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  13. UpSideDownCarl is offline
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    #33
    Quote Originally Posted by dajdosta
    It will warp? That's not sealing though.
    No, but it presents a part of the reasoning behind sealing: protecting the wood from unwanted water damage.
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    #34
    Quote Originally Posted by UpSideDownCarl
    No, but it presents a part of the reasoning behind sealing: protecting the wood from unwanted water damage.
    That was never in doubt.
    My response was to the implications that sealing could cause bending and warping. I don't understand how.

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    #35
    Quote Originally Posted by Dominikk85
    Many TT shops offer a free or very cheap sealing when you order a blade with them.

    I ordered a sealing service once and it was done so subtly that I couldn't see the difference from ordinary blade..
    But that factory coating on Stiga was something else. I was afraid that rubbers wouldn't stick how smooth and hard the surface was.
    ​​​​​​


  16. lodro is offline
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    #36
    Quote Originally Posted by dajdosta
    That was never in doubt.
    My response was to the implications that sealing could cause bending and warping. I don't understand how.

    when applying water-based sealer it pays to do both sides , and the edges, the same time and store the blades upright in a place without drafts


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    #37
    Good quality blades don't require any varnish. I have limba top plied blades and they don't splinter. I have DHS and Butterfly, they are all good. In fact I trust DHS much better at this.

    Yeah rubber glue is also important, I aboslutely adore DHS no 15 glue for all of it's properties.

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  18. UpSideDownCarl is offline
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    #38
    Quote Originally Posted by dajdosta
    That was never in doubt.
    My response was to the implications that sealing could cause bending and warping. I don't understand how.
    Yeah. I don't get that either.

    Also, I don't like water based sealers. I like the old fashioned stuff. With a water based sealer, you are still starting out by putting water on the blade. With the old fashioned stuff, you start out with harmful chemicals but they are oils and they evaporate quickly. The science behind how they make something that is not water soluble and dries into something WATERPROOF, into something that has been suspended in water until it dries, is very very cool. But I don't like how they perform for what you are using them for on a TT blade. The old fashioned stuff works how I want it to. And you can get it at any hardware store.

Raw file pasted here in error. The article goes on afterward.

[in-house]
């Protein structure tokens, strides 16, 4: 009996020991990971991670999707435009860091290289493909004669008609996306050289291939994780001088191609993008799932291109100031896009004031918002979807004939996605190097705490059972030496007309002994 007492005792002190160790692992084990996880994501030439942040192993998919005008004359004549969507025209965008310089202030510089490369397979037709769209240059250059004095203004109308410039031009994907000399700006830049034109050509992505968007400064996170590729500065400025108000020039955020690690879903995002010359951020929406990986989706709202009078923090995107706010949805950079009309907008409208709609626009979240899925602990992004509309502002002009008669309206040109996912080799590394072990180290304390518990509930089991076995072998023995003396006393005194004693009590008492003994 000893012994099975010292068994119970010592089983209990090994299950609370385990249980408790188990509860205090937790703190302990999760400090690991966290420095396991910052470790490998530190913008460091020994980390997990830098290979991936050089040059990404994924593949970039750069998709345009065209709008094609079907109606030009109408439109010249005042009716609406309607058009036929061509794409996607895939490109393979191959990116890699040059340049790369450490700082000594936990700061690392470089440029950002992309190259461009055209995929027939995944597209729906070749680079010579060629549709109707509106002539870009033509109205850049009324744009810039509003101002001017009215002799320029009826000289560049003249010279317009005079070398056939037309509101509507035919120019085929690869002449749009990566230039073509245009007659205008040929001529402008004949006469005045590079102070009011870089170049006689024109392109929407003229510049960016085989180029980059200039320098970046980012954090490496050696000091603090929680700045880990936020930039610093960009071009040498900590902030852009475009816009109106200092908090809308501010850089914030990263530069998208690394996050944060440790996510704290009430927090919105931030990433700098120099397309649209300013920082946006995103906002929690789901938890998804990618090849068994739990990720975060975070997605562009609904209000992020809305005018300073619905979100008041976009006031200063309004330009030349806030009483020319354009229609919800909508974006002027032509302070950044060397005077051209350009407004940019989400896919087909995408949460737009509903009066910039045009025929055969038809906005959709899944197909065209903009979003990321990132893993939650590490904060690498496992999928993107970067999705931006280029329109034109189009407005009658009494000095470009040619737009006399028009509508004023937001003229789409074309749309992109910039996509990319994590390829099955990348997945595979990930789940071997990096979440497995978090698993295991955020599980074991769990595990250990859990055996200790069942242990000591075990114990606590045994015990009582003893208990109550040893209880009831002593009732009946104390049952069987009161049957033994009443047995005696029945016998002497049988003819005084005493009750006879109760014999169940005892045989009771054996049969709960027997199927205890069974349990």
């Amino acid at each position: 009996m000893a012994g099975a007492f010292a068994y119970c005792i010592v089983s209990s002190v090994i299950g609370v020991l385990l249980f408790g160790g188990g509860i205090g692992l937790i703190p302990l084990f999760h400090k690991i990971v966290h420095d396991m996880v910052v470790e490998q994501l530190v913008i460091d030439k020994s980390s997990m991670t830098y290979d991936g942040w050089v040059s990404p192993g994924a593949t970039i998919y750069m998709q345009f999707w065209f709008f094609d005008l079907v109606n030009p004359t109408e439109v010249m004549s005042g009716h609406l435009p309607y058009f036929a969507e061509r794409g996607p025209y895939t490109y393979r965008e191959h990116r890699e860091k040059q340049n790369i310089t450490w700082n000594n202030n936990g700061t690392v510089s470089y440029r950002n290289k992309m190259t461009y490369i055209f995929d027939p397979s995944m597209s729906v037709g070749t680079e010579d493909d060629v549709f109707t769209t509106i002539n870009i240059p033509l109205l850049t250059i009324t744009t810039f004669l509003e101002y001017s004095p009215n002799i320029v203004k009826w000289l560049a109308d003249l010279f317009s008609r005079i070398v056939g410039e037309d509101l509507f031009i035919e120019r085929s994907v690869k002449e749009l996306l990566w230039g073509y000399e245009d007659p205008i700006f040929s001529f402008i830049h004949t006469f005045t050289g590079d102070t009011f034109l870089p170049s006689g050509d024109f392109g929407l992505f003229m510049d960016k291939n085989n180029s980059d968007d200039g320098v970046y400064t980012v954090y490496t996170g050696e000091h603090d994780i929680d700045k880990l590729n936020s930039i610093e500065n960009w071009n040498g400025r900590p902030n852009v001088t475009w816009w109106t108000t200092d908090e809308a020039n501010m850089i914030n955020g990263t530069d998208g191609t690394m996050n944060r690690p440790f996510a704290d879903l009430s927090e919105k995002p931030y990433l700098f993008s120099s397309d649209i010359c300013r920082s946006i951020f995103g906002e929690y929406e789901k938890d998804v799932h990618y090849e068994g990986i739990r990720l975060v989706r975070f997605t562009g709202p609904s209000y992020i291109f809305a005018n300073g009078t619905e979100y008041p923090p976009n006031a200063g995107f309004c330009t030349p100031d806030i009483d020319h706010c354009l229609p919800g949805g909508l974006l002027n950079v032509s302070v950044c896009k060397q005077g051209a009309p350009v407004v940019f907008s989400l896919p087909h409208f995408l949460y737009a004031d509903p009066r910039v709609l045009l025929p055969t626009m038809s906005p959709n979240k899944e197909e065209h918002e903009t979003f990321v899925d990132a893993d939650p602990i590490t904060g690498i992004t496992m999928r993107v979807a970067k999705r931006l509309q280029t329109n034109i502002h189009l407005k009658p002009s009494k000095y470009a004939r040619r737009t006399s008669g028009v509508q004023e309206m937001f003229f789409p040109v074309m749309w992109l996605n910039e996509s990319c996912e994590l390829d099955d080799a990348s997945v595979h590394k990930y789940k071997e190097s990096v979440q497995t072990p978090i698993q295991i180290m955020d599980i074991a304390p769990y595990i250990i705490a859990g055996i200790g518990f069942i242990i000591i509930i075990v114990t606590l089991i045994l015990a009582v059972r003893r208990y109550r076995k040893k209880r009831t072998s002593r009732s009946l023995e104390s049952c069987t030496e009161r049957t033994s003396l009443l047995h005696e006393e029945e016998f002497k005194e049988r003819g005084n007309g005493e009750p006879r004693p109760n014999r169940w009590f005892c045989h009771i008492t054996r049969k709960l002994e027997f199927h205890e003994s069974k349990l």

I personally would rather seal a blade myself because I am confident I can do it better in about 2 min than any blade shop would do it. And I definitely do it exactly how I want so that the layer is super thin and yet the surface has been completely covered. I am good with leaving the edges unsealed these days even though I used to think it was good to seal them. I want moisture that is under the surface to be able to get out. I only want the blade face where the rubbers are attached to have sealant on them.
    Quote Originally Posted by Zwill
    Good quality blades don't require any varnish. I have limba top plied blades and they don't splinter. I have DHS and Butterfly, they are all good. In fact I trust DHS much better at this.
    No blade really NEEDS to be sealed. And there are reasons to seal and other reasons not to seal. You get to make your own choices. As long as you know that if you are applying glue that has water in it every few months to the face of your blade, over time, it will have an effect on the wood. Some people don't care about that. Others do.
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  19. UpSideDownCarl is offline
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    #39
    Quote Originally Posted by dajdosta

    I ordered a sealing service once and it was done so subtly that I couldn't see the difference from ordinary blade..
    But that factory coating on Stiga was something else. I was afraid that rubbers wouldn't stick how smooth and hard the surface was.
    ​​​​

    Yeah. That sounds like the NCT coating. I do know people who had blades with that surface where their rubbers kept coming off. I was not a fan. And Stiga does seem to come up with a lot of half baked gimmicks. Oh well. Their blades still do feel really good. I just don't like how easy so many of their blades are to break. But I always had a feeling that that was part of why they felt so good.
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    #40
    Quote Originally Posted by Zwill
    Good quality blades don't require any varnish. I have limba top plied blades and they don't splinter. I have DHS and Butterfly, they are all good. In fact I trust DHS much better at this.

    Yeah rubber glue is also important, I aboslutely adore DHS no 15 glue for all of it's properties.
    If so you don’t seal your blade? and just add the glue to the rubber sponge and to the blade and finally combining them? By the way do you use hurricane long 5 and dhs no 15 glue?
    thank you for answering